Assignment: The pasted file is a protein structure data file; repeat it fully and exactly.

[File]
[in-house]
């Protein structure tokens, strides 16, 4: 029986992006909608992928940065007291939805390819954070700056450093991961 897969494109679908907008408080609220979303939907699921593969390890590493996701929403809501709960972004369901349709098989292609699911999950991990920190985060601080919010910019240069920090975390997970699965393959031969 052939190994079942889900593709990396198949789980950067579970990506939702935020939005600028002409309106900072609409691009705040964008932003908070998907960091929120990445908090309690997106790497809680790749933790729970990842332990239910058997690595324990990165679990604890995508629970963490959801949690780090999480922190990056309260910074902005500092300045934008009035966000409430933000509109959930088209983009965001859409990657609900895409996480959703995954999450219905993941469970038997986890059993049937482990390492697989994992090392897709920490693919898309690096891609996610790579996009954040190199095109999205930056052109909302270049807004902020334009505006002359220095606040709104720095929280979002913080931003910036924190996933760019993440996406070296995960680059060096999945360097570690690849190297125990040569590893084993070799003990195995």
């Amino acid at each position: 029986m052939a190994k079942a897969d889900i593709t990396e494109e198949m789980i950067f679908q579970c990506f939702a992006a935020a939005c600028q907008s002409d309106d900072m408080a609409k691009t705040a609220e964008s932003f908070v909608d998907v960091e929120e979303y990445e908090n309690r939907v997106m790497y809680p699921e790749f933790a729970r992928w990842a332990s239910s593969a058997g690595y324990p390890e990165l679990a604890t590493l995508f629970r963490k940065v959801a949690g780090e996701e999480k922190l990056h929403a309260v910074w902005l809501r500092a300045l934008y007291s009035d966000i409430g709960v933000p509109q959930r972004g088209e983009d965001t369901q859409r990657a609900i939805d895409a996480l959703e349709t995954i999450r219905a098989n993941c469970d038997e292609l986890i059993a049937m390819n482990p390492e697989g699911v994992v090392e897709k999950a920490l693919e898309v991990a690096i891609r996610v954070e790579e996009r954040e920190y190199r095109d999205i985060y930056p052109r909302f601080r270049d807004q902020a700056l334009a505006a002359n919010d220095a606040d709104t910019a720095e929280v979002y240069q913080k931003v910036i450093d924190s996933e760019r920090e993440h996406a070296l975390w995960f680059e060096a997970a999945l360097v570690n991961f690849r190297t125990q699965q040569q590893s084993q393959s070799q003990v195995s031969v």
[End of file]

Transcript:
[in-house]
């Protein structure tokens, strides 16, 4: 029986992006909608992928940065007291939805390819954070700056450093991961 897969494109679908907008408080609220979303939907699921593969390890590493996701929403809501709960972004369901349709098989292609699911999950991990920190985060601080919010910019240069920090975390997970699965393959031969 052939190994079942889900593709990396198949789980950067579970990506939702935020939005600028002409309106900072609409691009705040964008932003908070998907960091929120990445908090309690997106790497809680790749933790729970990842332990239910058997690595324990990165679990604890995508629970963490959801949690780090999480922190990056309260910074902005500092300045934008009035966000409430933000509109959930088209983009965001859409990657609900895409996480959703995954999450219905993941469970038997986890059993049937482990390492697989994992090392897709920490693919898309690096891609996610790579996009954040190199095109999205930056052109909302270049807004902020334009505006002359220095606040709104720095929280979002913080931003910036924190996933760019993440996406070296995960680059060096999945360097570690690849190297125990040569590893084993070799003990195995």
């Amino acid at each position: 029986m052939a190994k079942a897969d889900i593709t990396e494109e198949m789980i950067f679908q579970c990506f939702a992006a935020a939005c600028q907008s002409d309106d900072m408080a609409k691009t705040a609220e964008s932003f908070v909608d998907v960091e929120e979303y990445e908090n309690r939907v997106m790497y809680p699921e790749f933790a729970r992928w990842a332990s239910s593969a058997g690595y324990p390890e990165l679990a604890t590493l995508f629970r963490k940065v959801a949690g780090e996701e999480k922190l990056h929403a309260v910074w902005l809501r500092a300045l934008y007291s009035d966000i409430g709960v933000p509109q959930r972004g088209e983009d965001t369901q859409r990657a609900i939805d895409a996480l959703e349709t995954i999450r219905a098989n993941c469970d038997e292609l986890i059993a049937m390819n482990p390492e697989g699911v994992v090392e897709k999950a920490l693919e898309v991990a690096i891609r996610v954070e790579e996009r954040e920190y190199r095109d999205i985060y930056p052109r909302f601080r270049d807004q902020a700056l334009a505006a002359n919010d220095a606040d709104t910019a720095e929280v979002y240069q913080k931003v910036i450093d924190s996933e760019r920090e993440h996406a070296l975390w995960f680059e060096a997970a999945l360097v570690n991961f690849r190297t125990q699965q040569q590893s084993q393959s070799q003990v195995s031969v």